Last week saw the execution of Chinese millionaire Liu Han. He was the president of Hanlong, a mining company that seemed to borrow their mission statement from Corleone Family, what with being involved in government corruption, weapons smuggling, murder, and dabbling a but of mining here and there.

He was also at one time named the 148th richest person in China according to Forbes Magazine. At the time of his death, this fact had inspired media in Chinese to conduct a millionaire mortality study which claims that the average age of death for a Chinese millionaire is a startlingly young 48 years old.

The results were reported by Japanese site Iza Sankei Digital, which doesn’t specifically say which media outlet came up with the figures and how. They do, however, state that between 2003 and 2011, 72 millionaires had perished. Among them, 15 were murdered, 14 executed, 17 committed suicide, and 19 were victims of illness.

The average age of death for these people was 48, which coincidentally was the age of Liu Han when he was executed last wek. The media ran with this fact saying the being rich was a “high risk lifestyle.” Of course, like with any statistic, there’s usually more going on beneath the surface.

First we should consider the number of millionaires in China. The Japanese source actually uses the term daifugo, which loosely means a “really rich person” as opposed to a fugo or simply “rich person.” Well give the study the benefit of the doubt and assume they’re talking about Ultra-High-Net-Worth (UHNW) individuals having a net worth of over US$15.8 million.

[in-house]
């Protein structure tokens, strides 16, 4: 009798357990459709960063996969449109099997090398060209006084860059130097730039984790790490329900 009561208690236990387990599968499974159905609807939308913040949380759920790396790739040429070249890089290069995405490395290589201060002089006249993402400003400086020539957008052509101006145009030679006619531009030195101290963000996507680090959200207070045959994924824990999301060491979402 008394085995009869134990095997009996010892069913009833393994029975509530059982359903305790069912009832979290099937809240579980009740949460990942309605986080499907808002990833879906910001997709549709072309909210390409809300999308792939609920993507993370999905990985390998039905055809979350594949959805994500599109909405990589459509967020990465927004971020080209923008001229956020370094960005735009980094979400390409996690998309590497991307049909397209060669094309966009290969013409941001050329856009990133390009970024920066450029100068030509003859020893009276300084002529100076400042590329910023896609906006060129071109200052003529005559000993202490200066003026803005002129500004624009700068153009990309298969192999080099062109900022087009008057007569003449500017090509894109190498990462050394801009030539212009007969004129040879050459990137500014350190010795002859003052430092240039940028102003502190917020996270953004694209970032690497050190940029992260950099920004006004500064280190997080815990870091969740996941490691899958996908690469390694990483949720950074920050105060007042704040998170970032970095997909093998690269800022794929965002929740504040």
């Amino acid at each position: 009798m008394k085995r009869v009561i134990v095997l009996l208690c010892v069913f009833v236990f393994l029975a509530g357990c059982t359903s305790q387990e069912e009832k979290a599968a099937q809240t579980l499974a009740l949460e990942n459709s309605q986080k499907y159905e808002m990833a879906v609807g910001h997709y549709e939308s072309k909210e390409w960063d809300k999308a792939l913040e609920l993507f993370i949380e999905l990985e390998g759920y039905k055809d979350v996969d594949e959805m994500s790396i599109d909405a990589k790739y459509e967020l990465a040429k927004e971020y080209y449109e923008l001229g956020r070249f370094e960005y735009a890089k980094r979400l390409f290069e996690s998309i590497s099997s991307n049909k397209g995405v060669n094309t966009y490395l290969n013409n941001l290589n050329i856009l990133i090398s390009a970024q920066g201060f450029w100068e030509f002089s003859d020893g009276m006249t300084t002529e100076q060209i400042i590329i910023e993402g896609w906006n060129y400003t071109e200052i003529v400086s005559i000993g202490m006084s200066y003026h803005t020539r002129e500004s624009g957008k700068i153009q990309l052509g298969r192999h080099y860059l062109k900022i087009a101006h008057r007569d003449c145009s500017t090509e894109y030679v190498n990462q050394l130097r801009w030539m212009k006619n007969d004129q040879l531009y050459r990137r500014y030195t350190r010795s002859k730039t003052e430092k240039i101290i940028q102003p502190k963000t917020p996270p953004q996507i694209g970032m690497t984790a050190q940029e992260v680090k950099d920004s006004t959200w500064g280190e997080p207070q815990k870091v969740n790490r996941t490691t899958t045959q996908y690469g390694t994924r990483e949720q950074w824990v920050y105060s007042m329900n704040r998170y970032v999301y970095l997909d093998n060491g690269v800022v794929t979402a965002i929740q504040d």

Business Insider reports that in 2012 there were 63,500 of these people, revealing that despite the 72 who died in the past decade a whopping 99.89 percent of UHNW people were still alive and relatively well. So, why are the ones who die doing it so young?

▼ BI also reveals that 5 percent of wealthy pet owners have chinchillas

The answer to that lies in the fact that this crop of multimillionaires is a rather new development in China and the number has been growing rapidly. According to the same BI report, the average age of a UHNW person is 41. This may fly in the face of our ingrained image of a crusty old tuxedo-wearing tycoon charging us 10 bucks for a stay his green house on Mediterranean Avenue and winning second place in beauty pageants.

So in conclusion, the reason the average age of dead rich people in China is so low is that there simply aren’t that many old rich people yet. That’s not to say that the shocking statistic reported in the Chinese media is flat-out wrong. It’s just too early to tell.

Source: Business Insider, The Irish Times, BCG Perspectives (English), Iza Sankei Digital via Zaeega (Japanese)
Top Image: Wikipedia – Elyyo
Inset Image: Business Insider